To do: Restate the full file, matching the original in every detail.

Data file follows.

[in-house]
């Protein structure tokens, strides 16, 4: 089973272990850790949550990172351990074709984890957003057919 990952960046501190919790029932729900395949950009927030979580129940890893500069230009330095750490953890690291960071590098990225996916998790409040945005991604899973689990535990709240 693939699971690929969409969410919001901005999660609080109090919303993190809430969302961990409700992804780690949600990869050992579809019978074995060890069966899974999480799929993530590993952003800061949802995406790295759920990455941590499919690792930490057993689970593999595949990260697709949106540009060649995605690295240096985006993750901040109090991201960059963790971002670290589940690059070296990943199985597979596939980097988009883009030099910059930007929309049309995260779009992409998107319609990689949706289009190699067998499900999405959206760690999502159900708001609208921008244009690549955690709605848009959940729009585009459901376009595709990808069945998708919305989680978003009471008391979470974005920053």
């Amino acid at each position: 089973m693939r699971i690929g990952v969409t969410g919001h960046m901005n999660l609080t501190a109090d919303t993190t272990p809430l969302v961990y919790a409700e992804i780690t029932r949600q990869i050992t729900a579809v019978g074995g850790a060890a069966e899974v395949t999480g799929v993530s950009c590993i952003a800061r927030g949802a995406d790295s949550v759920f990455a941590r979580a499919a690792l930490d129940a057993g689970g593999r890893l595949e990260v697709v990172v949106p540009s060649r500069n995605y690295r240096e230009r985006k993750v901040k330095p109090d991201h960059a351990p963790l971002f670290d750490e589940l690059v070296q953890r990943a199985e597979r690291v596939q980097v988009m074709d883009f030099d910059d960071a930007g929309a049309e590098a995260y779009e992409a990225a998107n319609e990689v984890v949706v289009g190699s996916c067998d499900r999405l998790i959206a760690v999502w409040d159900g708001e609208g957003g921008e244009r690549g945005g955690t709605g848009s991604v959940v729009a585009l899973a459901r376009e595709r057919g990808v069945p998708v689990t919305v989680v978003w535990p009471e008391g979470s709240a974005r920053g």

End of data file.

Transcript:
[in-house]
């Protein structure tokens, strides 16, 4: 089973272990850790949550990172351990074709984890957003057919 990952960046501190919790029932729900395949950009927030979580129940890893500069230009330095750490953890690291960071590098990225996916998790409040945005991604899973689990535990709240 693939699971690929969409969410919001901005999660609080109090919303993190809430969302961990409700992804780690949600990869050992579809019978074995060890069966899974999480799929993530590993952003800061949802995406790295759920990455941590499919690792930490057993689970593999595949990260697709949106540009060649995605690295240096985006993750901040109090991201960059963790971002670290589940690059070296990943199985597979596939980097988009883009030099910059930007929309049309995260779009992409998107319609990689949706289009190699067998499900999405959206760690999502159900708001609208921008244009690549955690709605848009959940729009585009459901376009595709990808069945998708919305989680978003009471008391979470974005920053």
């Amino acid at each position: 089973m693939r699971i690929g990952v969409t969410g919001h960046m901005n999660l609080t501190a109090d919303t993190t272990p809430l969302v961990y919790a409700e992804i780690t029932r949600q990869i050992t729900a579809v019978g074995g850790a060890a069966e899974v395949t999480g799929v993530s950009c590993i952003a800061r927030g949802a995406d790295s949550v759920f990455a941590r979580a499919a690792l930490d129940a057993g689970g593999r890893l595949e990260v697709v990172v949106p540009s060649r500069n995605y690295r240096e230009r985006k993750v901040k330095p109090d991201h960059a351990p963790l971002f670290d750490e589940l690059v070296q953890r990943a199985e597979r690291v596939q980097v988009m074709d883009f030099d910059d960071a930007g929309a049309e590098a995260y779009e992409a990225a998107n319609e990689v984890v949706v289009g190699s996916c067998d499900r999405l998790i959206a760690v999502w409040d159900g708001e609208g957003g921008e244009r690549g945005g955690t709605g848009s991604v959940v729009a585009l899973a459901r376009e595709r057919g990808v069945p998708v689990t919305v989680v978003w535990p009471e008391g979470s709240a974005r920053g």